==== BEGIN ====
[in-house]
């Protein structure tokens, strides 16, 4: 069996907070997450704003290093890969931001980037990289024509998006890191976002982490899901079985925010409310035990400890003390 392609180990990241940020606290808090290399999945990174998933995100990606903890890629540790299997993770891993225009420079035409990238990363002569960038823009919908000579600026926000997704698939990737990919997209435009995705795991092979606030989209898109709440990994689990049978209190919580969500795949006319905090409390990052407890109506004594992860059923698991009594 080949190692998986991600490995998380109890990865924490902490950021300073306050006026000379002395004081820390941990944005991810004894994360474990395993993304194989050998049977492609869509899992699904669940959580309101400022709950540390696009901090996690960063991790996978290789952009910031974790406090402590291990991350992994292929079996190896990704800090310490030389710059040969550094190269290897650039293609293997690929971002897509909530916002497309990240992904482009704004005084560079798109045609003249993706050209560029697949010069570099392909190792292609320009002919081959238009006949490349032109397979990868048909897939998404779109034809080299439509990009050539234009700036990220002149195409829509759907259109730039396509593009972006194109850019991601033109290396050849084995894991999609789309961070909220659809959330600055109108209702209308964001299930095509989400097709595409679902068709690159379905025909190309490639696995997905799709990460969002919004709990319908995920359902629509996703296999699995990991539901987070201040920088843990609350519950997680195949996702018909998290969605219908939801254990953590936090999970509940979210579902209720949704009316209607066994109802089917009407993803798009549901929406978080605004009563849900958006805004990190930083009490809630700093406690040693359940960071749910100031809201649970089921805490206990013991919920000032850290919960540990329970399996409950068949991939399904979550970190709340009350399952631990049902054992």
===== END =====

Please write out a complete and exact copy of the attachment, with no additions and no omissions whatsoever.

[in-house]
């Protein structure tokens, strides 16, 4: 069996907070997450704003290093890969931001980037990289024509998006890191976002982490899901079985925010409310035990400890003390 392609180990990241940020606290808090290399999945990174998933995100990606903890890629540790299997993770891993225009420079035409990238990363002569960038823009919908000579600026926000997704698939990737990919997209435009995705795991092979606030989209898109709440990994689990049978209190919580969500795949006319905090409390990052407890109506004594992860059923698991009594 080949190692998986991600490995998380109890990865924490902490950021300073306050006026000379002395004081820390941990944005991810004894994360474990395993993304194989050998049977492609869509899992699904669940959580309101400022709950540390696009901090996690960063991790996978290789952009910031974790406090402590291990991350992994292929079996190896990704800090310490030389710059040969550094190269290897650039293609293997690929971002897509909530916002497309990240992904482009704004005084560079798109045609003249993706050209560029697949010069570099392909190792292609320009002919081959238009006949490349032109397979990868048909897939998404779109034809080299439509990009050539234009700036990220002149195409829509759907259109730039396509593009972006194109850019991601033109290396050849084995894991999609789309961070909220659809959330600055109108209702209308964001299930095509989400097709595409679902068709690159379905025909190309490639696995997905799709990460969002919004709990319908995920359902629509996703296999699995990991539901987070201040920088843990609350519950997680195949996702018909998290969605219908939801254990953590936090999970509940979210579902209720949704009316209607066994109802089917009407993803798009549901929406978080605004009563849900958006805004990190930083009490809630700093406690040693359940960071749910100031809201649970089921805490206990013991919920000032850290919960540990329970399996409950068949991939399904979550970190709340009350399952631990049902054992």